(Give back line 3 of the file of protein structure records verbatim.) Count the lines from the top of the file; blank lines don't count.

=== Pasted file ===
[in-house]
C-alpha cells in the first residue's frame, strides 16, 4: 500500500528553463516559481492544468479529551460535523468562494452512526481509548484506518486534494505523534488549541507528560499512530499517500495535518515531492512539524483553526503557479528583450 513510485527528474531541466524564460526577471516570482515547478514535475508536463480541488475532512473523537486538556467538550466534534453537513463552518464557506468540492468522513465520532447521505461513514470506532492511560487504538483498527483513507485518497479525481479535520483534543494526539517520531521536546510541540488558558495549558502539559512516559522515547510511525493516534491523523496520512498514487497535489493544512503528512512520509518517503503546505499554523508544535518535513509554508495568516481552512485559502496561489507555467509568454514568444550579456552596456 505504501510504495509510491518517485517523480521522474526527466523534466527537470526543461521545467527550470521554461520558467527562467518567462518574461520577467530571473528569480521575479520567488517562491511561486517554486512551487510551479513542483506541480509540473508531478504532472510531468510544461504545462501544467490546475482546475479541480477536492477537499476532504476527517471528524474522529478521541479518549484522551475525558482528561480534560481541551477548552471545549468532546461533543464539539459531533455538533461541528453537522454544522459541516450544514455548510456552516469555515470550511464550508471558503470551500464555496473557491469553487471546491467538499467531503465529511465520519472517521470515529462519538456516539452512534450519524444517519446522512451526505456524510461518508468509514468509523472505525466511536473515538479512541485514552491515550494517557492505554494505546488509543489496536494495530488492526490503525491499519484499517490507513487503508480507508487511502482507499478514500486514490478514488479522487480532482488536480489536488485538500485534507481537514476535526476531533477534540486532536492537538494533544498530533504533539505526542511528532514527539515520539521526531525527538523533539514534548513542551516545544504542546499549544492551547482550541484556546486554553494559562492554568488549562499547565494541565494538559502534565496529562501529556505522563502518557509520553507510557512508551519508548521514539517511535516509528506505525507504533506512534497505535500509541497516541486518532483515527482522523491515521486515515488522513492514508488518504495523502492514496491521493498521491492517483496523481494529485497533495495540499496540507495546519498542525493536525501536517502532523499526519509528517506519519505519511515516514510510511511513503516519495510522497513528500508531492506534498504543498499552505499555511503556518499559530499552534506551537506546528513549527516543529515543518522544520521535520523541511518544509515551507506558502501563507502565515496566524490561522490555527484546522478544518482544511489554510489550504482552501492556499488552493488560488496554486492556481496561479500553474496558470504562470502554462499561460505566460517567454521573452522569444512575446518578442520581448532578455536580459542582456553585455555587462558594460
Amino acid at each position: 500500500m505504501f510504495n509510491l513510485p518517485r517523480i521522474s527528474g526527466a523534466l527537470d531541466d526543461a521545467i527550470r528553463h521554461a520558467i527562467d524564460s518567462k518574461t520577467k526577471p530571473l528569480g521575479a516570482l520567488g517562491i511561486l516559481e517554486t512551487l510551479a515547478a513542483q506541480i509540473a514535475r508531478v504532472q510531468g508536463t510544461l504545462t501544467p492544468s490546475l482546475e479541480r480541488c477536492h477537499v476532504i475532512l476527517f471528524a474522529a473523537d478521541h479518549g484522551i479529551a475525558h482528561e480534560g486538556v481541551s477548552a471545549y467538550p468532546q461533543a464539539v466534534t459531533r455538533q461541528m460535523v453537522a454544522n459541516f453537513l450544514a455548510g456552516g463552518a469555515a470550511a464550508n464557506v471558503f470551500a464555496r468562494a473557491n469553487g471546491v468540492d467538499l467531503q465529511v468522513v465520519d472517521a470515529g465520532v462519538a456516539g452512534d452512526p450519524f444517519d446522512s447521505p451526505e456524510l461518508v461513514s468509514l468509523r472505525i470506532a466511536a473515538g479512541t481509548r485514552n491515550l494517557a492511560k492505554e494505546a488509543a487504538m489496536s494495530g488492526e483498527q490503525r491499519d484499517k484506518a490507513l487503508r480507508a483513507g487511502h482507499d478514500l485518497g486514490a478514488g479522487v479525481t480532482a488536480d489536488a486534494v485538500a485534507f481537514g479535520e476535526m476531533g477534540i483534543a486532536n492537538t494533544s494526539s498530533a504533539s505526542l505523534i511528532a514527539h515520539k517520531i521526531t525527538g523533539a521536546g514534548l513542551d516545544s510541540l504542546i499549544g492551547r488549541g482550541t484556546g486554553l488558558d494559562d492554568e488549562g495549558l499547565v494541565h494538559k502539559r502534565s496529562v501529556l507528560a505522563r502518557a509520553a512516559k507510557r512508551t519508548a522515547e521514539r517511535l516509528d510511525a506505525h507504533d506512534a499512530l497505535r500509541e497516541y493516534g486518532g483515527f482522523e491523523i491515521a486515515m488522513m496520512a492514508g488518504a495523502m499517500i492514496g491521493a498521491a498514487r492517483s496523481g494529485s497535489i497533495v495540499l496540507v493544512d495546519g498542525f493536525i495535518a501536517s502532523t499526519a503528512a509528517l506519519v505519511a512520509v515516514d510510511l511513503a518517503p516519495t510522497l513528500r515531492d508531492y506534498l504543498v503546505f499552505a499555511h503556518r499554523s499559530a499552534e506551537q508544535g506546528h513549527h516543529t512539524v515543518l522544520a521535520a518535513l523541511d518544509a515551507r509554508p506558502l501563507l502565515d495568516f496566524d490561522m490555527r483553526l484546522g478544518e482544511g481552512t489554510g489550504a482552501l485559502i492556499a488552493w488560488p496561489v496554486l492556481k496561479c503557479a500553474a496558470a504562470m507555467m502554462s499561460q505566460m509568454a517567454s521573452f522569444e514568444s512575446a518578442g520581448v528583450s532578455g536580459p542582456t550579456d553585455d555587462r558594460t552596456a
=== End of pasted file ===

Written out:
Amino acid at each position: 500500500m505504501f510504495n509510491l513510485p518517485r517523480i521522474s527528474g526527466a523534466l527537470d531541466d526543461a521545467i527550470r528553463h521554461a520558467i527562467d524564460s518567462k518574461t520577467k526577471p530571473l528569480g521575479a516570482l520567488g517562491i511561486l516559481e517554486t512551487l510551479a515547478a513542483q506541480i509540473a514535475r508531478v504532472q510531468g508536463t510544461l504545462t501544467p492544468s490546475l482546475e479541480r480541488c477536492h477537499v476532504i475532512l476527517f471528524a474522529a473523537d478521541h479518549g484522551i479529551a475525558h482528561e480534560g486538556v481541551s477548552a471545549y467538550p468532546q461533543a464539539v466534534t459531533r455538533q461541528m460535523v453537522a454544522n459541516f453537513l450544514a455548510g456552516g463552518a469555515a470550511a464550508n464557506v471558503f470551500a464555496r468562494a473557491n469553487g471546491v468540492d467538499l467531503q465529511v468522513v465520519d472517521a470515529g465520532v462519538a456516539g452512534d452512526p450519524f444517519d446522512s447521505p451526505e456524510l461518508v461513514s468509514l468509523r472505525i470506532a466511536a473515538g479512541t481509548r485514552n491515550l494517557a492511560k492505554e494505546a488509543a487504538m489496536s494495530g488492526e483498527q490503525r491499519d484499517k484506518a490507513l487503508r480507508a483513507g487511502h482507499d478514500l485518497g486514490a478514488g479522487v479525481t480532482a488536480d489536488a486534494v485538500a485534507f481537514g479535520e476535526m476531533g477534540i483534543a486532536n492537538t494533544s494526539s498530533a504533539s505526542l505523534i511528532a514527539h515520539k517520531i521526531t525527538g523533539a521536546g514534548l513542551d516545544s510541540l504542546i499549544g492551547r488549541g482550541t484556546g486554553l488558558d494559562d492554568e488549562g495549558l499547565v494541565h494538559k502539559r502534565s496529562v501529556l507528560a505522563r502518557a509520553a512516559k507510557r512508551t519508548a522515547e521514539r517511535l516509528d510511525a506505525h507504533d506512534a499512530l497505535r500509541e497516541y493516534g486518532g483515527f482522523e491523523i491515521a486515515m488522513m496520512a492514508g488518504a495523502m499517500i492514496g491521493a498521491a498514487r492517483s496523481g494529485s497535489i497533495v495540499l496540507v493544512d495546519g498542525f493536525i495535518a501536517s502532523t499526519a503528512a509528517l506519519v505519511a512520509v515516514d510510511l511513503a518517503p516519495t510522497l513528500r515531492d508531492y506534498l504543498v503546505f499552505a499555511h503556518r499554523s499559530a499552534e506551537q508544535g506546528h513549527h516543529t512539524v515543518l522544520a521535520a518535513l523541511d518544509a515551507r509554508p506558502l501563507l502565515d495568516f496566524d490561522m490555527r483553526l484546522g478544518e482544511g481552512t489554510g489550504a482552501l485559502i492556499a488552493w488560488p496561489v496554486l492556481k496561479c503557479a500553474a496558470a504562470m507555467m502554462s499561460q505566460m509568454a517567454s521573452f522569444e514568444s512575446a518578442g520581448v528583450s532578455g536580459p542582456t550579456d553585455d555587462r558594460t552596456a